Of political parties and leadersThe binary of democrats and communists is the most commonly used expression in Nepali political parlance.
I would use the word calculation to characterise the politics of Nepal today. In a little different idiom current in recent times, we may even call it the algorithm of Nepali politics. Power sharing political parties of the ruling alliance work out the mathematics of occupying the ministerial posts commensurate with the number of seats they have won in Parliament. We wake up each day to stories of the quotas of ministerial posts for different parties making up the ruling alliance. The power of each party is calculated in terms of the leverage it will have on the vote of confidence for the government. The operation of a hung Parliament should be understood in a simple process. But the Nepali political parties have charged the mathematics with haste, short-sightedness, individual angst and the sense of insecurity of some prominent leaders made more complex by the visions of the nascent leaders.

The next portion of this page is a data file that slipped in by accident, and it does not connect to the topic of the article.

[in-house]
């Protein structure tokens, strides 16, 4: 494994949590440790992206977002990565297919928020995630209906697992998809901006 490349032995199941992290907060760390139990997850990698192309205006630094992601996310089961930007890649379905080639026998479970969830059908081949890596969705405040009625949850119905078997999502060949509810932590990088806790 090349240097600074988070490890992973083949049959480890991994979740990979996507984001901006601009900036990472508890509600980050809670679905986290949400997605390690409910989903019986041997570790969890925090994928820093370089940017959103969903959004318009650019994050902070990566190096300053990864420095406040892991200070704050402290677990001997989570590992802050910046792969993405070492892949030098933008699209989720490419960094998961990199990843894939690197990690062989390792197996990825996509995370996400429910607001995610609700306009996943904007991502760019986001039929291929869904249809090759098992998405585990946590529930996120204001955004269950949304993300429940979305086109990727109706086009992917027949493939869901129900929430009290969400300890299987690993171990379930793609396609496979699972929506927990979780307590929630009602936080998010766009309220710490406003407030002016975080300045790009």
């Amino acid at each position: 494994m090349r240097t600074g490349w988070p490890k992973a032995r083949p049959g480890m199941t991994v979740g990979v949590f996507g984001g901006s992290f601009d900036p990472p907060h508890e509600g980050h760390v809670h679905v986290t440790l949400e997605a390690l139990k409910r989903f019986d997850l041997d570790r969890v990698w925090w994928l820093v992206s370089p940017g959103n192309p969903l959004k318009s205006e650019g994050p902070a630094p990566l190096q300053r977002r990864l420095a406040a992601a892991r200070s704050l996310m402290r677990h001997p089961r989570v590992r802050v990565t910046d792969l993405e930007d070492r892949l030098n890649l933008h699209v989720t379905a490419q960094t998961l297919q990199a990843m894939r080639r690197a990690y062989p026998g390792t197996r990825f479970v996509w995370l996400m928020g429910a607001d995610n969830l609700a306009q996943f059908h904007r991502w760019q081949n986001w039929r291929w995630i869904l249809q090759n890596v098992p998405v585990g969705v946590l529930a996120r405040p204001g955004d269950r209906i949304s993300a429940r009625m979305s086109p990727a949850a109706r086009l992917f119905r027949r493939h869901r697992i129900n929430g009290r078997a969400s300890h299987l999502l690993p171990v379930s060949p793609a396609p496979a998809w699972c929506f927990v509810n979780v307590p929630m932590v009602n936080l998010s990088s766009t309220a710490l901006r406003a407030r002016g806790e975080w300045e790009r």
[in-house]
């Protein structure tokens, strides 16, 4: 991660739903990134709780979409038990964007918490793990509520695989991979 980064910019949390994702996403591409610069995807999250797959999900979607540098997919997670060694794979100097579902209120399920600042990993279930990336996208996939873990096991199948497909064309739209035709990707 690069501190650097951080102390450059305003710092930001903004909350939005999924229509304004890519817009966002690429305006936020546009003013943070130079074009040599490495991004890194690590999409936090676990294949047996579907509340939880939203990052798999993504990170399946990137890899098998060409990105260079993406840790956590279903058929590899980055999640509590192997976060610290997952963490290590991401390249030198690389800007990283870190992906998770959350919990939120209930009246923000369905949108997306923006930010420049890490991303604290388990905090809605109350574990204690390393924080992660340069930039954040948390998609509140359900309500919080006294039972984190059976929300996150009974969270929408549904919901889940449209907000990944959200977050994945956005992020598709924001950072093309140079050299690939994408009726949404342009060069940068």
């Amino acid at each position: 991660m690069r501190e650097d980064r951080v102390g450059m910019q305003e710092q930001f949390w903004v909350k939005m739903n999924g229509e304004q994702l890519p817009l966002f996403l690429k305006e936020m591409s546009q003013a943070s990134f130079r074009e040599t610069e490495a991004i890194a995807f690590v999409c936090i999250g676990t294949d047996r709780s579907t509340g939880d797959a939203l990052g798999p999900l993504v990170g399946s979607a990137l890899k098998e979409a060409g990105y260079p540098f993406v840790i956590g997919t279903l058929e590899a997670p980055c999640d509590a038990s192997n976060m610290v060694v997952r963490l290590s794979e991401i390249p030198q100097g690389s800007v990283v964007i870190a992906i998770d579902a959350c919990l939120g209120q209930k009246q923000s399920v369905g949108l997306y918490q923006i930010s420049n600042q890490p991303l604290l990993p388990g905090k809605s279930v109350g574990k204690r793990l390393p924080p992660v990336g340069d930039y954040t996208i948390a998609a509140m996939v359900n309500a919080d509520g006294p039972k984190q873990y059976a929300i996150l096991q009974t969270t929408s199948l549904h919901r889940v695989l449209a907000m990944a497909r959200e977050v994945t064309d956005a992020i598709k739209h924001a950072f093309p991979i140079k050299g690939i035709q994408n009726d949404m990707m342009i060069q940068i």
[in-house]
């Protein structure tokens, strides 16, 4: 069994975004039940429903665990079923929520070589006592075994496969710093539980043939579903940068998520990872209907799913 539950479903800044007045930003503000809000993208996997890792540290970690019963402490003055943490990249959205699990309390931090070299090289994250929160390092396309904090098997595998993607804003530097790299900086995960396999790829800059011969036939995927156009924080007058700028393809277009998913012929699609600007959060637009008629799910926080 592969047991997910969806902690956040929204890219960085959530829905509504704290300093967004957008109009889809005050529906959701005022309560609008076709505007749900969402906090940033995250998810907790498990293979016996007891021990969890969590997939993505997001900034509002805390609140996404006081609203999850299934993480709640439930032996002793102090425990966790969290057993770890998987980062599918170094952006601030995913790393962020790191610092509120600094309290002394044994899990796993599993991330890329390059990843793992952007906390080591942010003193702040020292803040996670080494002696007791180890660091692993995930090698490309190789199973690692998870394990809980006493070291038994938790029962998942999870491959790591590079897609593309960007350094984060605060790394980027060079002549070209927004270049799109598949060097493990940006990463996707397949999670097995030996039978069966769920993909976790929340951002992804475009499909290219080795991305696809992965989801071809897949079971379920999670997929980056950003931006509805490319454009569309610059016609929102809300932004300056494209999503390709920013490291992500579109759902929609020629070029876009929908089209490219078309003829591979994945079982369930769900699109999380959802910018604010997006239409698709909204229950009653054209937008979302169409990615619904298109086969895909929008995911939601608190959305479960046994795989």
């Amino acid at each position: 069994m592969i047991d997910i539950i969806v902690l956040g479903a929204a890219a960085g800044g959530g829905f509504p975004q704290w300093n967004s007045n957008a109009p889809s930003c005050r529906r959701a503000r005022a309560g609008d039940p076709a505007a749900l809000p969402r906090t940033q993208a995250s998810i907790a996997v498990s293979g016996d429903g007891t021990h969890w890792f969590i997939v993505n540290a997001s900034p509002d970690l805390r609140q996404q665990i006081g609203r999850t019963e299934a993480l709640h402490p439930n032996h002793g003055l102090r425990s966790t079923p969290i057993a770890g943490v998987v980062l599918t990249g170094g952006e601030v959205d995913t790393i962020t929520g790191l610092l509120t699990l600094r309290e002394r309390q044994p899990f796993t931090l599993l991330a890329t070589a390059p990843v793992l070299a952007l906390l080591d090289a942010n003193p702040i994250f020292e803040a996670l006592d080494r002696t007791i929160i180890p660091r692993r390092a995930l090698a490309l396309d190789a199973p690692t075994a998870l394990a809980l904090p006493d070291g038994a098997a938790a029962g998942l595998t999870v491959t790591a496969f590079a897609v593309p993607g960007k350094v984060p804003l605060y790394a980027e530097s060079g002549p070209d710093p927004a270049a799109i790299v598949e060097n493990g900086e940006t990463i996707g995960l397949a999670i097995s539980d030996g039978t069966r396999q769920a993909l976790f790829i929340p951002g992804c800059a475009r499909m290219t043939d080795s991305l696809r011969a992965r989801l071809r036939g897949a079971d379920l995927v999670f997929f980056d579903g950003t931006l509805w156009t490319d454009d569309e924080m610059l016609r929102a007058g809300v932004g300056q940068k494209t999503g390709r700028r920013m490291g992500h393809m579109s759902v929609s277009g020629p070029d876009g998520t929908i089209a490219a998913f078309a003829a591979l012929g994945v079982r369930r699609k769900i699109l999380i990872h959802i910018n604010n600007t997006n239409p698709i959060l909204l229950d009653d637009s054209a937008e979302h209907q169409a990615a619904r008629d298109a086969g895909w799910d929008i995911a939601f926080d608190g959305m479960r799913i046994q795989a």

From the academic point of view, the binary of democrats and communists is the most commonly used expression in Nepali political parlance. The binary of Congress and communists, however, appears to be slowly losing its monopoly with the emergence of smaller parties whose bargaining power in government formation has become a subject of common discussion in Nepali politics these days. It would be appropriate to evoke the theory of a French philosopher named Jacques Derrida who said the so-called fixed binaries “always already” get deconstructed. In Nepal, the old structural pattern is similarly getting deconstructed. The old Congress-communist binary is split into several factions. The Nepali Congress has a history of breaking and uniting. But the present Nepali Congress has clearly two factions within what is seen as a monolithic party structure. The party draws its strength from the democratic and socialist ideals of BP Koirala, the revolutionary spirit of Ganesh Man Singh and the Gandhian idealism of Krishna Prasad Bhattarai.